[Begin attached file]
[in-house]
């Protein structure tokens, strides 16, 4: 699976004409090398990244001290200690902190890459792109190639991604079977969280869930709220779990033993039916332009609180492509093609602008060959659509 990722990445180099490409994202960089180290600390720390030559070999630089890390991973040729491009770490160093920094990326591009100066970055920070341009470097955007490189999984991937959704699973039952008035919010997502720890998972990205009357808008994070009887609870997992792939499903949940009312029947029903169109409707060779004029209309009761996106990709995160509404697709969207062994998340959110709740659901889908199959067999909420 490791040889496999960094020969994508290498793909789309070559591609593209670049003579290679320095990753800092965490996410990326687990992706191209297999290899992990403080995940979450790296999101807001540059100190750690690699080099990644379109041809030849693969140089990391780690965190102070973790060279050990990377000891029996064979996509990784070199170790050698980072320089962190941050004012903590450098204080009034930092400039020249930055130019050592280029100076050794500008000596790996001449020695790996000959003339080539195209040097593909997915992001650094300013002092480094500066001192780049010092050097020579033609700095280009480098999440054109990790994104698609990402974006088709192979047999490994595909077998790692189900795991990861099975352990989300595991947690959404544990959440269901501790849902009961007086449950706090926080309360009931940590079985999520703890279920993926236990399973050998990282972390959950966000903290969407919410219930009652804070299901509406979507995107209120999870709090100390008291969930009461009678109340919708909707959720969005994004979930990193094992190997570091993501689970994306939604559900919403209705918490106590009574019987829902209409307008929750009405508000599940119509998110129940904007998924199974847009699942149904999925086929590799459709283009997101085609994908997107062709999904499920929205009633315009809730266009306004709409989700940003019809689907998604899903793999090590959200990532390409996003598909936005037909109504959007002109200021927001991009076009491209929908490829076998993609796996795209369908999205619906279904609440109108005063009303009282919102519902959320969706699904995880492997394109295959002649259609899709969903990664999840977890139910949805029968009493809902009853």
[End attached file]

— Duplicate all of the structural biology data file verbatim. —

[in-house]
């Protein structure tokens, strides 16, 4: 699976004409090398990244001290200690902190890459792109190639991604079977969280869930709220779990033993039916332009609180492509093609602008060959659509 990722990445180099490409994202960089180290600390720390030559070999630089890390991973040729491009770490160093920094990326591009100066970055920070341009470097955007490189999984991937959704699973039952008035919010997502720890998972990205009357808008994070009887609870997992792939499903949940009312029947029903169109409707060779004029209309009761996106990709995160509404697709969207062994998340959110709740659901889908199959067999909420 490791040889496999960094020969994508290498793909789309070559591609593209670049003579290679320095990753800092965490996410990326687990992706191209297999290899992990403080995940979450790296999101807001540059100190750690690699080099990644379109041809030849693969140089990391780690965190102070973790060279050990990377000891029996064979996509990784070199170790050698980072320089962190941050004012903590450098204080009034930092400039020249930055130019050592280029100076050794500008000596790996001449020695790996000959003339080539195209040097593909997915992001650094300013002092480094500066001192780049010092050097020579033609700095280009480098999440054109990790994104698609990402974006088709192979047999490994595909077998790692189900795991990861099975352990989300595991947690959404544990959440269901501790849902009961007086449950706090926080309360009931940590079985999520703890279920993926236990399973050998990282972390959950966000903290969407919410219930009652804070299901509406979507995107209120999870709090100390008291969930009461009678109340919708909707959720969005994004979930990193094992190997570091993501689970994306939604559900919403209705918490106590009574019987829902209409307008929750009405508000599940119509998110129940904007998924199974847009699942149904999925086929590799459709283009997101085609994908997107062709999904499920929205009633315009809730266009306004709409989700940003019809689907998604899903793999090590959200990532390409996003598909936005037909109504959007002109200021927001991009076009491209929908490829076998993609796996795209369908999205619906279904609440109108005063009303009282919102519902959320969706699904995880492997394109295959002649259609899709969903990664999840977890139910949805029968009493809902009853």